Therefore it is one object of the present invention to provide a rechargeable battery package which can be recharged from an external DC charger or from 120VAC mains via internal AC to DC conversion.
It is a further object of the present invention to prevent those contacts which are used to charge the battery package from an external DC charger from being a shock hazard when the battery package is being charged from the AC mains.
Accordingly, these and other objects are accomplished in the present invention which encompasses a rechargeable battery assembly for a hand-held radiotelephone. The battery assembly comprises at least one energy storage cell, apparatus for charging the energy storage cell from an external DC source, apparatus for charging the storage cell from an AC source, and apparatus for preventing the AC energy from presenting an electrical hazard via the apparatus for charging the storage cell from an external DC source.
FIG. 1 is a perspective view of the Flashliter.sup.™ rechargeable flashlight offered by Black & Decker (U.S.), Inc.
FIG. 2A is a sectional view of the plug and switch of the flashlight of FIG. 1 when the switch is in the "on" position and the plug is retracted within the housing of the flashlight.
FIG. 2B is a sectional view of the plug and switch of the flashlight of FIG. 1 when the switch is in the "charge" position and the plug extends from the housing of the flashlight.
FIG. 3 is a perspective view of a portable radiotelephone for a cellular system which may employ the present invention.
FIG. 4 is an exploded perspective view of a portable radiotelephone showing the battery assembly utilizing the present invention.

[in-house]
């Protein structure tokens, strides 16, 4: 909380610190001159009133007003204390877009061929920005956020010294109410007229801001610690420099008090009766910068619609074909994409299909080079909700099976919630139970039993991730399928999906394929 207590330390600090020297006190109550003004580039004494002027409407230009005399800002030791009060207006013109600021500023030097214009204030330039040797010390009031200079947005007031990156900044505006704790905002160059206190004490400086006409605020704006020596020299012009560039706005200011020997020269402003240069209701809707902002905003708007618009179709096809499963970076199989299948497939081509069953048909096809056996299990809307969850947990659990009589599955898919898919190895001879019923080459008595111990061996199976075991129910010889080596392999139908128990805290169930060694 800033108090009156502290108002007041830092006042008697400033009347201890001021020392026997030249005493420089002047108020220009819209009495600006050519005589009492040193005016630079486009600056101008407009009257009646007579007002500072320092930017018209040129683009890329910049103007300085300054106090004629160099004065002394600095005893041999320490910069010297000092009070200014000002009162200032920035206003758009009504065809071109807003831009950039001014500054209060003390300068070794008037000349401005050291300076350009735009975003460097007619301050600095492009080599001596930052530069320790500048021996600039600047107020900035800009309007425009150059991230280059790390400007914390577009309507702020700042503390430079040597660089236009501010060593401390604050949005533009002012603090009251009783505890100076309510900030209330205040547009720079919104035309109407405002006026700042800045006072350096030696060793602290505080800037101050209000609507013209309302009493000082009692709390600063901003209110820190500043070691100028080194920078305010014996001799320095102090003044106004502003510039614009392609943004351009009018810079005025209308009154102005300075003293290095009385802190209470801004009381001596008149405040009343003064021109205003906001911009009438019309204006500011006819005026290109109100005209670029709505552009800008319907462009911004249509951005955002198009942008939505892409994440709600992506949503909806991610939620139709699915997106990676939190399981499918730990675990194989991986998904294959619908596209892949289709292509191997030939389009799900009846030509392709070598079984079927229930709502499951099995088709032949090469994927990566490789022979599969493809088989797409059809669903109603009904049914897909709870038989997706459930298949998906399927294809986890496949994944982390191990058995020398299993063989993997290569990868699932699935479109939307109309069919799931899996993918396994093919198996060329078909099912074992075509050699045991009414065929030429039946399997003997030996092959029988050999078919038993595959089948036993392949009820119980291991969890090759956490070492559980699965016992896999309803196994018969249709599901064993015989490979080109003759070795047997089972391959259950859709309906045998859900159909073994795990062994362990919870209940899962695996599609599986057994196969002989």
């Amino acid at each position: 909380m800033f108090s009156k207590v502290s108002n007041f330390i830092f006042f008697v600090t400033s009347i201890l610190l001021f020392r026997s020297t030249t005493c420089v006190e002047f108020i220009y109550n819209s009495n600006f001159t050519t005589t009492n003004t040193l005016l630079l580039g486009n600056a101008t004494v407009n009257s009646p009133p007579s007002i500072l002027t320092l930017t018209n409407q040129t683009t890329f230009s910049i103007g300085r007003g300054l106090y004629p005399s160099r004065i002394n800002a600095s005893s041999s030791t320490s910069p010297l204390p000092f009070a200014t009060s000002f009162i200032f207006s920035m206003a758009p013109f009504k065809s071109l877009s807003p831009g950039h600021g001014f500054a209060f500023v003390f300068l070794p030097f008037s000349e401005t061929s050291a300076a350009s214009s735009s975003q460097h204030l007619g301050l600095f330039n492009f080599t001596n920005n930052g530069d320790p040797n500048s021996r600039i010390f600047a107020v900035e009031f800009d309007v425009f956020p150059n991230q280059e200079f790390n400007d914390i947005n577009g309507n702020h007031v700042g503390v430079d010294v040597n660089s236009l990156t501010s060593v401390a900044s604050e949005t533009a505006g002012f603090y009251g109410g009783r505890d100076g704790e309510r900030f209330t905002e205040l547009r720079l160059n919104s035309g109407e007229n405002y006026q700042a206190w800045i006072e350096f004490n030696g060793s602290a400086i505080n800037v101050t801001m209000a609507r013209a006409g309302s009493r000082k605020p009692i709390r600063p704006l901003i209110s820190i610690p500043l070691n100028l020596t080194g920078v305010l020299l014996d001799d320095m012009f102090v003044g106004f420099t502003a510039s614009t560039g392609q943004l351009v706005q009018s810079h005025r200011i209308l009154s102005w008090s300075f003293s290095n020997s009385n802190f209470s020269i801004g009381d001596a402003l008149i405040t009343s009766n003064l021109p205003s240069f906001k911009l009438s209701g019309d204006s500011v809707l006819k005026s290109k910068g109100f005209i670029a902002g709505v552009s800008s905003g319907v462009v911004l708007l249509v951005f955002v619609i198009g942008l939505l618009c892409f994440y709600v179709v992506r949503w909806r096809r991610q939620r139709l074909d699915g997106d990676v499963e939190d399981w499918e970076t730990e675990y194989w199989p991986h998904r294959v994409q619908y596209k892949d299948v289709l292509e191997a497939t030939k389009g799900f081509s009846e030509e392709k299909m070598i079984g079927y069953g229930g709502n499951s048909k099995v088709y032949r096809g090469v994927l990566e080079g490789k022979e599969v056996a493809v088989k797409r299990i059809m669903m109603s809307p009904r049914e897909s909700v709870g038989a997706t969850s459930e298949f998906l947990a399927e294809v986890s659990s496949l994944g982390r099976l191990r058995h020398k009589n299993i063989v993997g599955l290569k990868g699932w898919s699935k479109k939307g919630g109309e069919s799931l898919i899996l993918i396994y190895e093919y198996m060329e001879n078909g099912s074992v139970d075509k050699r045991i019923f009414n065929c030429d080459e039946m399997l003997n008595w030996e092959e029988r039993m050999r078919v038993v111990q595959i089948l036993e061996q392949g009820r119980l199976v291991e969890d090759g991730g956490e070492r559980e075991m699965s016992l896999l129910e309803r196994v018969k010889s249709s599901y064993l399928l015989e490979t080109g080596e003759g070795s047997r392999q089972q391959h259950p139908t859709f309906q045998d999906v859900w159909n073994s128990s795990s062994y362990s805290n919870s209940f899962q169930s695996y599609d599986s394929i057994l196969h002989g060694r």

FIG. 5A is an exploded view of the plug assembly of the battery assembly of FIG. 4 showing the retracted position of the plug prongs.
FIG. 5B is a further exploded view of the plug assembly of the battery assembly of FIG. 4 showing the extended position of the plug prongs.
FIG. 6 is a schematic diagram of the battery assembly of FIG. 4 showing the present invention.
A rechargeable battery such as that of the present invention may be utilized in a portable radiotelephone such as portable radiotelephone 300 shown in FIG. 3. Such a portable radiotelephone, for example Model Number F09FSD8826AN available from Motorola, Inc. or similar equipment, operates in receive and transmit modes which require substantial amount of battery power. It is expected therefore that the battery will be subjected to a significant number of charge and discharge cycles over its lifetime. In FIG. 3, a battery assembly 301 containing several battery cells and conventional protective devices is found at the rear of the portable radiotelephone. This battery assembly 301 can be conventionally charged by either placing the entire portable radiotelephone in a DC charger or the battery assembly 301 itself may be detached and placed alone in a DC charger.